Literature Study GuidesLolitaPart 2 Chapters 27 28 Summary

Lolita | Study Guide

Vladimir Nabokov

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Lolita | Part 2, Chapters 27–28 | Summary



Chapter 27

Humbert receives two letters. One is from his old Ramsdale neighbor John Farlow. Jean Farlow has died of cancer, and John writes that he has remarried and is moving to South America. He has handed over Humbert's financial affairs to a lawyer. The people who had been renting Charlotte's home want to buy it; others are beginning to wonder where Lolita has gone. Humbert ponders the way characters in fiction are reliably always the same but real people change in surprising ways, the way quiet, conventional John Farlow has changed.

The second letter Humbert receives is from Lolita, who calls herself Dolly Schiller now. She is married and pregnant. Her husband, Dick, an engineer, has a job offer in Alaska but they need money so they can move there. She's afraid that "Dad" might still be angry at her for the way she ran away three years ago.

Chapter 28

Thinking of murder, unable to hold down food, Humbert drives toward Coalmont, the town where Lolita lives and, after some trouble, finds her home. Lolita's house is small and shabby. Preparing for the duel in which he imagines he will shoot the man who has taken her away, Humbert puts his gun in his pocket.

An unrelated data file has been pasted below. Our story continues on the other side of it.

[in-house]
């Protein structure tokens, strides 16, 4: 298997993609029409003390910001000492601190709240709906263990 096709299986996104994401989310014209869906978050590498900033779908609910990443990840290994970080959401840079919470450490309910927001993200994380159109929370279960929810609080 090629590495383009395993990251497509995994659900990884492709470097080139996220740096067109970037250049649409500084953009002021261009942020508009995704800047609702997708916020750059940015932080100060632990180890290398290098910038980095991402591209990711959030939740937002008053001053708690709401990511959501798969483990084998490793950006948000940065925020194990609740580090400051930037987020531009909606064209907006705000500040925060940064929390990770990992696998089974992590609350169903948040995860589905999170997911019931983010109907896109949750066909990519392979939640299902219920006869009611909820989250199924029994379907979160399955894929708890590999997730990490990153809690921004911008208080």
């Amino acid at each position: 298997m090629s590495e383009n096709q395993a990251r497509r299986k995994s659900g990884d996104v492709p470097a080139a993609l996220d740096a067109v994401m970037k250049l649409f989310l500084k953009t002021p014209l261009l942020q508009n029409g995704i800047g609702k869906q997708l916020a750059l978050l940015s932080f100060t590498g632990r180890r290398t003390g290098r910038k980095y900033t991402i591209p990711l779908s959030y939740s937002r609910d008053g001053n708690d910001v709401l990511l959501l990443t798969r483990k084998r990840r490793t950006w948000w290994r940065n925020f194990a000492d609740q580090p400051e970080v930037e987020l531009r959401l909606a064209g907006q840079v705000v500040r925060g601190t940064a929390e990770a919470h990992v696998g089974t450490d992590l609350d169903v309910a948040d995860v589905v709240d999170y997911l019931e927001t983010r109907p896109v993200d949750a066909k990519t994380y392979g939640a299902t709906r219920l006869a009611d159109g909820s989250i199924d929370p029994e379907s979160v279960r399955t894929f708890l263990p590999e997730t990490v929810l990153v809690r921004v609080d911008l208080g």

Humbert's thoughts about real and fictional people point to the fact that in some sense for Humbert, Lolita has always been fictional—for him as well as for the readers of this novel—and that the real girl, Dolly Haze, has hardly been seen. In writing this manuscript Humbert is trying once again to stop time, to trap his imaginary Lolita, as characters in fiction are trapped.

But Lolita, or rather Dolores Haze, is a real person, and she has changed. The letter is one of the few places in the novel where Lolita/Dolores speaks in her own voice and is not shown through Humbert's imagination. Lolita uses her real name, Dolores Haze. Humbert still uses the name he made up for her, Lolita. Her last name is Schiller, the name of a German romantic philosopher who advocated spiritual freedom as a way to transcend physical and material conditions.

Humbert, romanticizing himself as usual, takes his gun—his "chum," and practices using it. He asks people about where "the fiend" "Trapp-Schiller" has taken Lolita. He dresses himself with, he imagines, the gravity of someone about to duel. He asks directions at Killer Street and finds Lolita's house on Hunter Road.

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